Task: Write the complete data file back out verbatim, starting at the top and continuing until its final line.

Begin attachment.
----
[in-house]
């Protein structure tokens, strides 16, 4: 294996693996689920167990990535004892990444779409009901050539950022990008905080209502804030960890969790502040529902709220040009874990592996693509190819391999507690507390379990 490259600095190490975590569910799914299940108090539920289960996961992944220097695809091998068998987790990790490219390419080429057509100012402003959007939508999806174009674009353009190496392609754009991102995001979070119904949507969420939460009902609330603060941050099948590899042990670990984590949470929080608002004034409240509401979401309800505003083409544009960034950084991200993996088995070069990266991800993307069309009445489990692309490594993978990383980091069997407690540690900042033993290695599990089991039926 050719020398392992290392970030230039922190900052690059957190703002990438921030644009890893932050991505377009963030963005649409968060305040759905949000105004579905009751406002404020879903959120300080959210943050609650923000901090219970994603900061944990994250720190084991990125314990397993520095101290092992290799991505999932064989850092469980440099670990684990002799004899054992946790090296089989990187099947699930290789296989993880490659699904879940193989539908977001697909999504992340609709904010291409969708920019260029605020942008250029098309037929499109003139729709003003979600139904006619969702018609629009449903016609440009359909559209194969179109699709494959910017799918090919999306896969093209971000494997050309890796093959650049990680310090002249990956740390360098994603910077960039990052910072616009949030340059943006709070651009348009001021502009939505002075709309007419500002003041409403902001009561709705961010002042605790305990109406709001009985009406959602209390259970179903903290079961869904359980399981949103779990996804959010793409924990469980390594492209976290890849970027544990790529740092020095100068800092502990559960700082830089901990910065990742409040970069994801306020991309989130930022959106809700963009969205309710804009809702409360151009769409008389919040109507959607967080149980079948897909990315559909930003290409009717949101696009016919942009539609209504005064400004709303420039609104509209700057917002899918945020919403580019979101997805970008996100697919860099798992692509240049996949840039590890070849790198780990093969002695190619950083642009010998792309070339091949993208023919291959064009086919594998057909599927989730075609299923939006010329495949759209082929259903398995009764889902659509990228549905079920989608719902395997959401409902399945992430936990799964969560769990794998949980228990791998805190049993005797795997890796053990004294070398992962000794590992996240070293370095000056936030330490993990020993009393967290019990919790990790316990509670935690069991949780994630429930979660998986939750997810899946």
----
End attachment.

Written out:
[in-house]
């Protein structure tokens, strides 16, 4: 294996693996689920167990990535004892990444779409009901050539950022990008905080209502804030960890969790502040529902709220040009874990592996693509190819391999507690507390379990 490259600095190490975590569910799914299940108090539920289960996961992944220097695809091998068998987790990790490219390419080429057509100012402003959007939508999806174009674009353009190496392609754009991102995001979070119904949507969420939460009902609330603060941050099948590899042990670990984590949470929080608002004034409240509401979401309800505003083409544009960034950084991200993996088995070069990266991800993307069309009445489990692309490594993978990383980091069997407690540690900042033993290695599990089991039926 050719020398392992290392970030230039922190900052690059957190703002990438921030644009890893932050991505377009963030963005649409968060305040759905949000105004579905009751406002404020879903959120300080959210943050609650923000901090219970994603900061944990994250720190084991990125314990397993520095101290092992290799991505999932064989850092469980440099670990684990002799004899054992946790090296089989990187099947699930290789296989993880490659699904879940193989539908977001697909999504992340609709904010291409969708920019260029605020942008250029098309037929499109003139729709003003979600139904006619969702018609629009449903016609440009359909559209194969179109699709494959910017799918090919999306896969093209971000494997050309890796093959650049990680310090002249990956740390360098994603910077960039990052910072616009949030340059943006709070651009348009001021502009939505002075709309007419500002003041409403902001009561709705961010002042605790305990109406709001009985009406959602209390259970179903903290079961869904359980399981949103779990996804959010793409924990469980390594492209976290890849970027544990790529740092020095100068800092502990559960700082830089901990910065990742409040970069994801306020991309989130930022959106809700963009969205309710804009809702409360151009769409008389919040109507959607967080149980079948897909990315559909930003290409009717949101696009016919942009539609209504005064400004709303420039609104509209700057917002899918945020919403580019979101997805970008996100697919860099798992692509240049996949840039590890070849790198780990093969002695190619950083642009010998792309070339091949993208023919291959064009086919594998057909599927989730075609299923939006010329495949759209082929259903398995009764889902659509990228549905079920989608719902395997959401409902399945992430936990799964969560769990794998949980228990791998805190049993005797795997890796053990004294070398992962000794590992996240070293370095000056936030330490993990020993009393967290019990919790990790316990509670935690069991949780994630429930979660998986939750997810899946």